Case study: A robust and cost-effective IBD patient review process, University Hospitals Sussex

Case study: A robust and cost-effective IBD patient review process, University Hospitals Sussex

Robust patient review processes are crucial to ensuring the safety and efficacy of IBD medications, including immunomodulators. However, the workload required from such reviews can put significant strain on staff.

The IBD UK Standards recommends clear protocols should be in place for the supply, monitoring and review of medication - which can help not only with patient outcomes, but also with ensuring that existing processes are time-efficient and cost-effective.

Statement 7.3

Clear protocols should be in place for the supply, monitoring and review of medication across primary and secondary care settings.

Who’s doing it well?

At University Hospitals Sussex (UHS), immunomodulator reviews are completed by a multi-disciplinary team (MDT), with specialised pharmacists and nurses leading on autonomous blood monitoring and symptom review. This work was led by Fiona Rees, Lead Pharmacist for Gastroenterology at Royal Sussex County Hospital.

What wasn't working?

The workload of the review process was increasing and putting considerable strain on the team - particularly pertinent in the Covid pandemic, which resulted in staff shortages. There was also short availability of experienced gastroenterology staff to employ into specialist roles, with training and recruitment not matching demand. Business cases for improved IT systems at UHS to aid with monitoring had been denied.

The idea

Upskilling and task shifting is recognised as legitimate strategy for service enhancement, care access, cost effectiveness and sustainability, plus ensures team flexibility, boosted morale and career progression. The UHS IBD team includes a highly motivated pharmacy technician (PT). In the UK, pharmacy technicians are registered non-prescribing healthcare professionals, but training does not include autonomous blood monitoring and symptom review.

We wanted to determine if with appropriate training and support, pharmacy technicians can become competent in immunomodulator blood monitoring and symptom review to aid MDT capacity and PT development.

To ensure competency of autonomous blood monitoring and symptom review, a training package was developed and was approved by UHS Medicines Governance Committee.

The pharmacy technician completed the training in 10 weeks. Once accredited, the pharmacy technician prospectively recorded blood monitoring and symptom review activity over 24-weeks plus referrals completed via a single-centre study.


Over 24 weeks, the pharmacy technician completed 2047 distinct monitoring activities, with 178 (9%) needing referral to a specialised pharmacist. All referrals to the specialised pharmacist were appropriate as they needed action by a prescribing professional. The highest proportion of autonomous workload was observed in the IBD infusion clinic (801, 39%), followed by thiopurine monitoring (697, 34%) and then ‘others’ (323, 16%).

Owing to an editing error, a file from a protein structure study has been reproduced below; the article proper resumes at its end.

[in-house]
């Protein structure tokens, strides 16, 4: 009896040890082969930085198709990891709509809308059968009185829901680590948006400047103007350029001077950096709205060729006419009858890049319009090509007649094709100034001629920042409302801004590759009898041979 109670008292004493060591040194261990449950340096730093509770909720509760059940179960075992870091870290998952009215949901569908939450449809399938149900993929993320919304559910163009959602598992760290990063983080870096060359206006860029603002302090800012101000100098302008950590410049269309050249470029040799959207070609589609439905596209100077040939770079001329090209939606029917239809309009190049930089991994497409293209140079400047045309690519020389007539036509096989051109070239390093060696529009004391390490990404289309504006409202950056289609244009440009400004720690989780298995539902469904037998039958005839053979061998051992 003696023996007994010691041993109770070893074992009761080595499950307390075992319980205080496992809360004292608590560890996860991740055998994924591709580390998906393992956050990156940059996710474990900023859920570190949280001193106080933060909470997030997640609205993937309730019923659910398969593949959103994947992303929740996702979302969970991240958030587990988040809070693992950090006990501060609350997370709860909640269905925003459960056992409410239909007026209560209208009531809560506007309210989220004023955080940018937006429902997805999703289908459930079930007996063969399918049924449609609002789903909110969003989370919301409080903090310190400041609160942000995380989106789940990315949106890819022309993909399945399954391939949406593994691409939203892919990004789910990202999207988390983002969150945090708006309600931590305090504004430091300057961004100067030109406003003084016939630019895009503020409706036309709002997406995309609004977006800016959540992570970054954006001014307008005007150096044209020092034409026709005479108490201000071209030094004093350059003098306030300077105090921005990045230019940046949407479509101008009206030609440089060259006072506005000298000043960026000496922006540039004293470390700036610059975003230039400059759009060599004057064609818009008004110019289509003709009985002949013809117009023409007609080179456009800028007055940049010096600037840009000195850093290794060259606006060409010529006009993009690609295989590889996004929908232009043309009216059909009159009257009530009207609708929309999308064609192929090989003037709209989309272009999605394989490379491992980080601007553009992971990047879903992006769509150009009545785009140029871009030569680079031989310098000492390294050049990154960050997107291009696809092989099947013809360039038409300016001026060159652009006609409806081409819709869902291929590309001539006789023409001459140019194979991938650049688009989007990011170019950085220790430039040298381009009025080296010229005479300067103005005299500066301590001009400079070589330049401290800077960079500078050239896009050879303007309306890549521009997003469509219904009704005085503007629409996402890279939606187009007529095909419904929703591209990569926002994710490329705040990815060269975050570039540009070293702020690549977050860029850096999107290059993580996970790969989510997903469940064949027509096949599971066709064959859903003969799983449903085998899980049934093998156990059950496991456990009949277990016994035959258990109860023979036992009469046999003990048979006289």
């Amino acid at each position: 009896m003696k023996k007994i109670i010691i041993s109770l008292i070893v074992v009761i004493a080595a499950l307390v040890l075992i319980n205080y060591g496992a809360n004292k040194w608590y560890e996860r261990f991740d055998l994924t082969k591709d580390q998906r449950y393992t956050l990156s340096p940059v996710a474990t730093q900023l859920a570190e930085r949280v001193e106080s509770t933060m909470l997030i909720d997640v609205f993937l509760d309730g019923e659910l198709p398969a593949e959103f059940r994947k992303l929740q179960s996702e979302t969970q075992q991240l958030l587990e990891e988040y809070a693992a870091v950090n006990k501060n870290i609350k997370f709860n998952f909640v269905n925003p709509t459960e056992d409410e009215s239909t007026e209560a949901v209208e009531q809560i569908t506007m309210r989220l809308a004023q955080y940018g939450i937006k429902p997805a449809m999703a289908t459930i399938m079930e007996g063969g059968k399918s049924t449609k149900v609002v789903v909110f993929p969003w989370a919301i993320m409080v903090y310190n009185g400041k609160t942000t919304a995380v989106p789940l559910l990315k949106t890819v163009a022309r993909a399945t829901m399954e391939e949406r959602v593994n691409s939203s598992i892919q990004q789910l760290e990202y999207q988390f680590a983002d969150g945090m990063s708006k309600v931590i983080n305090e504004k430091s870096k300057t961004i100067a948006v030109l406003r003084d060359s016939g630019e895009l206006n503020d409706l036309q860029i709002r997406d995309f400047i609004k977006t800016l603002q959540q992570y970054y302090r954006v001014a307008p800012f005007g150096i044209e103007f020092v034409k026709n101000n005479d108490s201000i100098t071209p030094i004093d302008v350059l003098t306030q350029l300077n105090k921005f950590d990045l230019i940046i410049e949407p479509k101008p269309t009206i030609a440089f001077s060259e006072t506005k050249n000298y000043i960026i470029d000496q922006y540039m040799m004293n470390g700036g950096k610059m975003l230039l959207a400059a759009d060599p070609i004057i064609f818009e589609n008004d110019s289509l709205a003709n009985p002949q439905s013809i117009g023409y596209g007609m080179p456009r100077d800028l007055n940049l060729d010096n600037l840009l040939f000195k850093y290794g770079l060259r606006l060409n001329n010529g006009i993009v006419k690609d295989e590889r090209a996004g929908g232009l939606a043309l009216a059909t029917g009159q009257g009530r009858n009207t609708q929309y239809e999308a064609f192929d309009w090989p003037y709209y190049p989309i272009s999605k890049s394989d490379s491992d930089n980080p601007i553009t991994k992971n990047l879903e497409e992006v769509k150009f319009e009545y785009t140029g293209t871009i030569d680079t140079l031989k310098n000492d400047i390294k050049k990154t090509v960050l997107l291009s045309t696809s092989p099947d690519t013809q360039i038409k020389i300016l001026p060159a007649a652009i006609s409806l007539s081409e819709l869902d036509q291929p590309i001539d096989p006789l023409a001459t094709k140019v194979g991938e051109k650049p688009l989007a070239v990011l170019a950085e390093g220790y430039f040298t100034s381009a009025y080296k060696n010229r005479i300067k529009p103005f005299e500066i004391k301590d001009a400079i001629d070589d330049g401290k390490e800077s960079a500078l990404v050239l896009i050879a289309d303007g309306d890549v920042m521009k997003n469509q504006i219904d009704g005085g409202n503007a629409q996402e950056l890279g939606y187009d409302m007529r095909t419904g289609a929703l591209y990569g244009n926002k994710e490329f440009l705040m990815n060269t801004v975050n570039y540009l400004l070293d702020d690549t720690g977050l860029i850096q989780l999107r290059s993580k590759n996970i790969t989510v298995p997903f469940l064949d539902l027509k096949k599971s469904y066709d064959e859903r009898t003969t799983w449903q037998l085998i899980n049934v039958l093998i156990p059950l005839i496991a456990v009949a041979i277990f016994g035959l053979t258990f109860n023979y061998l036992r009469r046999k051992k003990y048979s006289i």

‘Others’ were essential activities including faecal calprotectin levels (FCPL), pre-initiation tests (e.g.thiopurine methyltransferase levels (TPMT), viral screening, t-spots) and medication levels to optimise therapy. In addition, PT contributed substantially to data collection for virtual biologic clinic (VBIC) reviews; 48 patients.

Since joining the team nearly 7 years ago I have been fortunate to work with a well-established multidisciplinary team that have encouraged me and pushed me out of my comfort zone. When I first joined the team, I had no experience of reviewing and interpreting blood results. By helping to develop and subsequently completing the in-house Autonomous Blood Monitoring training package, I have been able to expand my knowledge and work autonomously to help improve the team capacity. I enjoy talking to patients about their blood results and symptoms and as necessary can then provide advice. My role as a specialist pharmacy technician is unique and I look forward to coming to work as no two days are the same.

Angela Packham, Specialist Pharmacy Technician - Gastroenterology

Having the pharmacy technician as part of our team has enhanced the whole service. We have previously shown that having skilled pharmacists in clinic freed up doctor's time and clinic capacity, whilst improving safety and efficiency. Up-skilling and empowering our pharmacy technicians to take over part of this role has had the same knock-on positive effect on the whole service. Involving a broader group of multi-disciplinary colleagues in patient-facing activities also enhances the holistic nature of the care our patients receive.

Dr Melissa Smith, IBD Lead & Consultant Gastroenterologist

With the upskilling off our pharmacy technician this has provided care to our patients that is based on a mutual understanding of their physical, psychological and emotional needs. In turn this has allowed the extended team to prioritise and enhance nursing care to the same level.

Emma Hills, Lead IBD Clinical Nurse Specialist


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